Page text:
Months into the coronavirus pandemic, business interruption insurance claims seeking relief from government-ordered shutdowns are piling up in courts across the U.S., leaving the Judicial Panel on Multidistrict Litigation (JPML) to consider how best to organize the complaints.

Two petitions seeking consolidation of pandemic-related business interruption insurance cases filed in federal court agree that centralizing the claims would be the most efficient way to handle the sprawling litigation, which is expected to cover thousands of claimants.

All of the pro-consolidation petitioners are policyholders whose business interruption claims have been denied by their insurers, which maintain that the policies exclude shutdowns triggered by viral pandemics.

An issue of national importance

“This issue — whether business interruption insurance policies will cover losses incurred by businesses forced to shutter their business as a result of the governmental orders — is one of national importance and great significance to the ultimate survival of many businesses,” said one of the petitions, according to Law 360. “Addressing this issue in a uniform manner as opposed to potentially disparate treatment by different courts throughout the country helps to serve one of the main purposes” of multidistrict litigation (MDL), it reads.

While the plaintiffs agree that centralization can help streamline the resolution of the coronavirus business interruption cases, they offered diverse views on where the cases should be heard and how they should be structured.

One MDL? Philadelphia or Chicago?

One group of policyholder plaintiffs is petitioning the judicial panel to consolidate the cases under U.S. District Judge Timothy J. Savage in Philadelphia. This petition, filed April 20 by a pair of Philadelphia restaurants, argues that the mid-Atlantic region and Judge Savage, who is already presiding over 17 business interruption coverage cases, are a natural fit for multidistrict litigation.

A second petition, representing a multitude of proposed class actions in multiple states, emphasized the importance of coordinating expert witnesses in the cases, as policyholders will need to present “epidemiological modeling of the spread of the virus in order to ascertain its likely presence and impact.”

That petition is asking that the cases be centralized before U.S. Judge Matthew F. Kennelly in Chicago. A lawyer representing one of the plaintiffs in the second group of petitioners told Law 360 that the insurance industry has taken an anti-MDL stance “to keep things as fragmented as possible because each insurer thinks that keeping things fragmented is more strategically advantageous.”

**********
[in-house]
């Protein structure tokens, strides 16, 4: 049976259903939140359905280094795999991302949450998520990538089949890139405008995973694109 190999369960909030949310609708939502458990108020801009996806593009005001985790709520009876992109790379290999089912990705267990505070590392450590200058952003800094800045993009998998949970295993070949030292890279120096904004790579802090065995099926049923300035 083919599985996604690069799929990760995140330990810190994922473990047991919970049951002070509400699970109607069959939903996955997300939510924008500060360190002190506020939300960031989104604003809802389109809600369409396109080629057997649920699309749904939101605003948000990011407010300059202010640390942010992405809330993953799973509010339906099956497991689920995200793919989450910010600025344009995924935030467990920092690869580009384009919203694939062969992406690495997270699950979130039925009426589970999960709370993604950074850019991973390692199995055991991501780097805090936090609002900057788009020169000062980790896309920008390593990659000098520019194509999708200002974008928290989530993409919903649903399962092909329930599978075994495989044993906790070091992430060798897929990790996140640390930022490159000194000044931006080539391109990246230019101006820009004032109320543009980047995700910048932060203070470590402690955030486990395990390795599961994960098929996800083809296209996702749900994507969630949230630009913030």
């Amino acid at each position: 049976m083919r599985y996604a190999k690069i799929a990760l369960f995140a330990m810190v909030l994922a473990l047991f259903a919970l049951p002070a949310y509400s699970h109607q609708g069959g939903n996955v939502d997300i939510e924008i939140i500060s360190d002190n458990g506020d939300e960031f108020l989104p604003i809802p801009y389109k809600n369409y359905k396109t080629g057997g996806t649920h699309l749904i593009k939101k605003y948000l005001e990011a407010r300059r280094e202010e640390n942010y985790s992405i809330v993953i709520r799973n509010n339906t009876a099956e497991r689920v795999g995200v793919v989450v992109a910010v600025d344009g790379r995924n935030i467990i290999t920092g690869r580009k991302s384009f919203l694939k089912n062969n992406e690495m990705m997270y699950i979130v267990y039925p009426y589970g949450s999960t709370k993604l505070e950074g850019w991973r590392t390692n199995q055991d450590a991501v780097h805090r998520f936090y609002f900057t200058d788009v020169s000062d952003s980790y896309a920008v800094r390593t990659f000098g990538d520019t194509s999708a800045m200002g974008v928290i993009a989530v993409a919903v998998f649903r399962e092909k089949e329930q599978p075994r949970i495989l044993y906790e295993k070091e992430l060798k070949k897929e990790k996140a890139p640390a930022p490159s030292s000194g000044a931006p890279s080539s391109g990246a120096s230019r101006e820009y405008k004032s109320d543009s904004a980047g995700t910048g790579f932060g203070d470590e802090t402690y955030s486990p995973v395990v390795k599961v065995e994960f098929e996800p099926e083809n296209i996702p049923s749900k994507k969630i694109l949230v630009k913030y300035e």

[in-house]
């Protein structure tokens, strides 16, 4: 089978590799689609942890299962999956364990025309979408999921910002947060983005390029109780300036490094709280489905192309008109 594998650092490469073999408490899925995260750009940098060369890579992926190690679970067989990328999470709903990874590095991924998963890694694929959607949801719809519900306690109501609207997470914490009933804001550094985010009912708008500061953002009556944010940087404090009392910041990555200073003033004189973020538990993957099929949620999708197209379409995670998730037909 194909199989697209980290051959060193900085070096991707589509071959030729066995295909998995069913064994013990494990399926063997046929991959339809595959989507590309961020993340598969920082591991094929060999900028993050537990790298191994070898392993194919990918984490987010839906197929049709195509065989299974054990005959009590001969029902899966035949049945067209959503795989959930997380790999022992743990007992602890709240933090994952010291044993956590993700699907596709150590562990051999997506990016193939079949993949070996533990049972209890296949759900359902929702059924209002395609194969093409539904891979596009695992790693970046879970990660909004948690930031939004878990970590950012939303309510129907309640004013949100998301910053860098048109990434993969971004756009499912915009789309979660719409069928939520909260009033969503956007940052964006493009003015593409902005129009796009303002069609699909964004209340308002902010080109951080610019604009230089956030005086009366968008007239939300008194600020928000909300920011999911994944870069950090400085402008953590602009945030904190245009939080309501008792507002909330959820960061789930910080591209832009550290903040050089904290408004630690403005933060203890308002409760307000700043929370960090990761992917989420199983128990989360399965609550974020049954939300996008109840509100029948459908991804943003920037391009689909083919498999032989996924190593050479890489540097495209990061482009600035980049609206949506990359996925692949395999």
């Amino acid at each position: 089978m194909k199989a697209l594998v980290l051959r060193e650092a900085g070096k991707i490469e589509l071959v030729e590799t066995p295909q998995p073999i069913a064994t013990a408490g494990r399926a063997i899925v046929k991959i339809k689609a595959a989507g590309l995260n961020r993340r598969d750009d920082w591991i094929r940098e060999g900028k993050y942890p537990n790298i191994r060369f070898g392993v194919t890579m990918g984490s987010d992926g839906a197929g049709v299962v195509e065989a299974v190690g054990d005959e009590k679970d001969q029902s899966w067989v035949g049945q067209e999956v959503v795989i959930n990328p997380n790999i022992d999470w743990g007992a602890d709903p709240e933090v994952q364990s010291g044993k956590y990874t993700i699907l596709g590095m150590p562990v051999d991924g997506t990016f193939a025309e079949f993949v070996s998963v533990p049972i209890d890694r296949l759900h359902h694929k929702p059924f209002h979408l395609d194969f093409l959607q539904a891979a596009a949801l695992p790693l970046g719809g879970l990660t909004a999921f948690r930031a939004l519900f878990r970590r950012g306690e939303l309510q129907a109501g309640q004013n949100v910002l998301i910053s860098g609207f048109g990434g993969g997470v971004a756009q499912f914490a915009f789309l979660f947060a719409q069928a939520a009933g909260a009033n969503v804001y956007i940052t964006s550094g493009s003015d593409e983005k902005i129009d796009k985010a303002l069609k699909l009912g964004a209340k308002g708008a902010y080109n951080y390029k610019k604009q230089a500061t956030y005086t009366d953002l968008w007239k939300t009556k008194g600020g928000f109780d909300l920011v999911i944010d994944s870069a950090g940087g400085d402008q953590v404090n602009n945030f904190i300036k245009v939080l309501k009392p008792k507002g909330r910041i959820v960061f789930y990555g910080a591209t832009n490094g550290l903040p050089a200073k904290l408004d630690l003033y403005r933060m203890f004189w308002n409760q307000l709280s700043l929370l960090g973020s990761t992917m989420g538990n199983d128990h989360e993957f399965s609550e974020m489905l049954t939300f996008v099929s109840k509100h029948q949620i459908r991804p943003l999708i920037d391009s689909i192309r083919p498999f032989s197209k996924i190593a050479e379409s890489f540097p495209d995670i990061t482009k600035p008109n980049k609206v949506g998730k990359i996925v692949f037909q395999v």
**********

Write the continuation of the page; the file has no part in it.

“The insurance industry traffics in creating confusion. We don’t think it is an appropriate argument here, nor do we think it is valid,” the lawyer told Law 360.

Multiple MDLs?

A small number of plaintiffs filed briefs calling for establishing multiple MDLs that combine cases by state, region, or defendant. One California plaintiff called for establishing a “small number of MDLs corresponding with states in which numerous actions, filed by different counsel, are pending before different federal judges in different districts,” or, in other words, combining cases by “litigation hot spots.”

Another plaintiff argued that MDLs should be grouped by insurer defendant, as policy terms could vary greatly from one insurance company to another.

“All actions brought against a given insurer are based on the same or substantially similar questions of law and fact,” one Ohio-based restaurant claimant argues. The plaintiff added that grouping actions by insurer would eliminate duplicative discovery and the potential for inconsistent rulings, thereby making litigation more efficient and convenient.

No MDLs?

The two pro-MDL petitions elicited strong opposition in the form of 43 briefs urging the JPML to reject calls to combine the business interruption cases into one or more MDLs. Most of the voices opposing MDL are of individual insurance companies as well as the industry’s two leading trade groups: the American Property and Casualty Insurance Association and the National Association of Mutual Insurance Companies.

“The opposition briefs generally argued that an MDL would be an inappropriate vehicle for resolving insurance cases, given the differences in insurers’ policy language, policyholders’ losses during the pandemic and states’ laws on the requirements for business interruption insurance,” Law 360 explained.

United Policyholders expressed the concerns of policyholder plaintiffs opposing MDL, saying there is no “cookie-cutter” solution for the pandemic-related business interruption claims.

“From the beginning, we have been saying you cannot lump all these together, because the policy language is all over the map, different businesses have unique challenges and losses, and insurance is regulated on the state — not federal — level,” United Policyholders executive director Amy Bach told Law360. “We knew it would be a balancing act between judicial efficiency and fairness, having each case resolved on its merits.”

Business interruption insurance claim lawyers

Many small business owners are fighting back and filing lawsuits against their insurance companies for denying coverage they believe they are entitled to. Beasley Allen is actively pursuing cases with clients whose insurance companies denied their business interruption claims. Dee Miles, Head of our Consumer Fraud Section, Rachel Boyd and Paul Evans are spearheading this litigation for our firm. They would like to talk to you about any potential claims.

Contact us for a free consultation regarding your business interruption insurance claims.

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